valued by her family for her good qualities. Several persons came in while I was there, and among them the Princess Jablonowski, whom I knew formerly as the beautiful Anna Jouberton.1 She has been married twice, the first time to Prince Ercolani, and a few years ago to her present husband, and is still a fine-looking person, though in feeble health. She seemed to like to remember the olden times of her early youth. But I did not stop long, for the Princess Charlotte told me that the Marchioness Lenzoni would not receive after to-night, and that she expected me. So I accompanied her there, and found Niccolini, Forti, two or three artists, and a room full of other similar people, all very pleasant, and stayed there till eleven o'clock. May 15.—. . . . The evening I spent with a small party at the Prince de Montfort's,—Jerome Bonaparte's,—who lives here in more elegance than any of his family, and in excellent taste. His beautiful daughter did the honors of the house with grace, but there is a shade of melancholy over her fair features not to be mistaken. She was engaged to be married to her cousin Louis, who attempted that foolish insurrection last autumn at Strasburg, and who is now in America, having given his parole not to return for ten years, without the consent of France.2 . . . . May 16.—It being a plain duty of courtly civility, we went to-day to pay our respects to Prince Maximilian and the Princess Amelia. . . . . They are now in villeggiatura at Castello, a small villa of the Grand Duke, three or four miles from the city. The drive to it was beautiful, . . . . and everything is now in the freshness and luxuriance of spring . . . . . They received us with kindness and empressement, and talked upon subjects which they knew would be agreeable to us. I was struck, however, with their air and manner when they spoke of the present meeting of the Diet or Estates in Saxony, which is an innovation brought in by the Constitution of 1831. Their countenances fell at once, and their tone was as of something unpleasant; for though the Diet has never done anything that could annoy the reigning family, and though Prince Max, and especially his daughter,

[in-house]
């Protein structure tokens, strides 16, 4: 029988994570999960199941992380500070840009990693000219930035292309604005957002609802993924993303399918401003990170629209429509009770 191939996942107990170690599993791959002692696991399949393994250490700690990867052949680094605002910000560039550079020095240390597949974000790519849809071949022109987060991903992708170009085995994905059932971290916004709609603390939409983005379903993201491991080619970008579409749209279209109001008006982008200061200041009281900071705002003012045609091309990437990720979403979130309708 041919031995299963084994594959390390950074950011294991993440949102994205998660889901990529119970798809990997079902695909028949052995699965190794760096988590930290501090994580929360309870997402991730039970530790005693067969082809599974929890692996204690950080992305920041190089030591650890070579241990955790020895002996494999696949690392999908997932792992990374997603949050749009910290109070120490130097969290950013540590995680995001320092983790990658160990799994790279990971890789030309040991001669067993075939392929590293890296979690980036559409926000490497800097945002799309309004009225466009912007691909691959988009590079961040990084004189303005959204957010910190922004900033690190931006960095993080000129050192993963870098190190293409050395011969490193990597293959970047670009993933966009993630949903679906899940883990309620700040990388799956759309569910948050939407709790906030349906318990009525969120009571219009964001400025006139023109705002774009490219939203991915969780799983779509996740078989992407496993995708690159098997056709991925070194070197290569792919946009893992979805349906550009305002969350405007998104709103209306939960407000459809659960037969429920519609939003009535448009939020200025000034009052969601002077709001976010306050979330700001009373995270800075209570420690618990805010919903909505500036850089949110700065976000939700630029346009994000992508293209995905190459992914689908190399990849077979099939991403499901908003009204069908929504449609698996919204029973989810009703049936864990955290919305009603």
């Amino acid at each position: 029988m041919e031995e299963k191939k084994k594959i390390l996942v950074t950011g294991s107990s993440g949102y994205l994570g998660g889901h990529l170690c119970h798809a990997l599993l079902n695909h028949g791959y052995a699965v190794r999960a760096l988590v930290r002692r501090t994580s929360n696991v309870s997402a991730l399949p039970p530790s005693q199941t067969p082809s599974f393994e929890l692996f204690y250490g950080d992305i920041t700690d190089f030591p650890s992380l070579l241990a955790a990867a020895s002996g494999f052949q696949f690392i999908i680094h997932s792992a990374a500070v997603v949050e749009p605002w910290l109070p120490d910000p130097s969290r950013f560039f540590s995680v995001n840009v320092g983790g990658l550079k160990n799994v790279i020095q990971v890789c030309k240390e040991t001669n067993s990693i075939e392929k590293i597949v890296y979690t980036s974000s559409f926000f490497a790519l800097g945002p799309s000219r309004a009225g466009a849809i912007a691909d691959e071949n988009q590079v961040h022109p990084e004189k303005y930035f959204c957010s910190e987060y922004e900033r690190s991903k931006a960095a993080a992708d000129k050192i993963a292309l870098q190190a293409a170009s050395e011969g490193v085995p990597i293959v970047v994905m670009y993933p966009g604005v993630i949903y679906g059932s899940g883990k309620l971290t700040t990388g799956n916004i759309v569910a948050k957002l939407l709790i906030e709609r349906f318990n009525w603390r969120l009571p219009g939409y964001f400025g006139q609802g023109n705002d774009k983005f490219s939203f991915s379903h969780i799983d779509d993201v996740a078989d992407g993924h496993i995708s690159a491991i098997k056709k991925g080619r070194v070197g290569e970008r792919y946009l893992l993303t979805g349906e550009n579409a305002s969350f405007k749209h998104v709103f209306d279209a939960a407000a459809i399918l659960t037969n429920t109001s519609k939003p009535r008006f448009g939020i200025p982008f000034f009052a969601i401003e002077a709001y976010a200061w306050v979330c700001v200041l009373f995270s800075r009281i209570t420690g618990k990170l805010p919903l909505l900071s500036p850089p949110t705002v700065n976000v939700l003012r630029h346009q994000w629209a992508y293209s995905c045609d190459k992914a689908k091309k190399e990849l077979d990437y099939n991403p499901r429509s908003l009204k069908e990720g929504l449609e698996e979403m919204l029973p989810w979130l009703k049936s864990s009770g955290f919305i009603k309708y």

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2 Note by Mr. Ticknor: ‘This fact about his parole was mentioned to me by his father's Chevalier de Compagnie, and therefore it seems difficult to disbelieve it; but the young man is returned to Europe already,—July, 1837,—and denies having given any such promise. The French government, however, insists that he did.’ The young lady was the Princess Mathilde.
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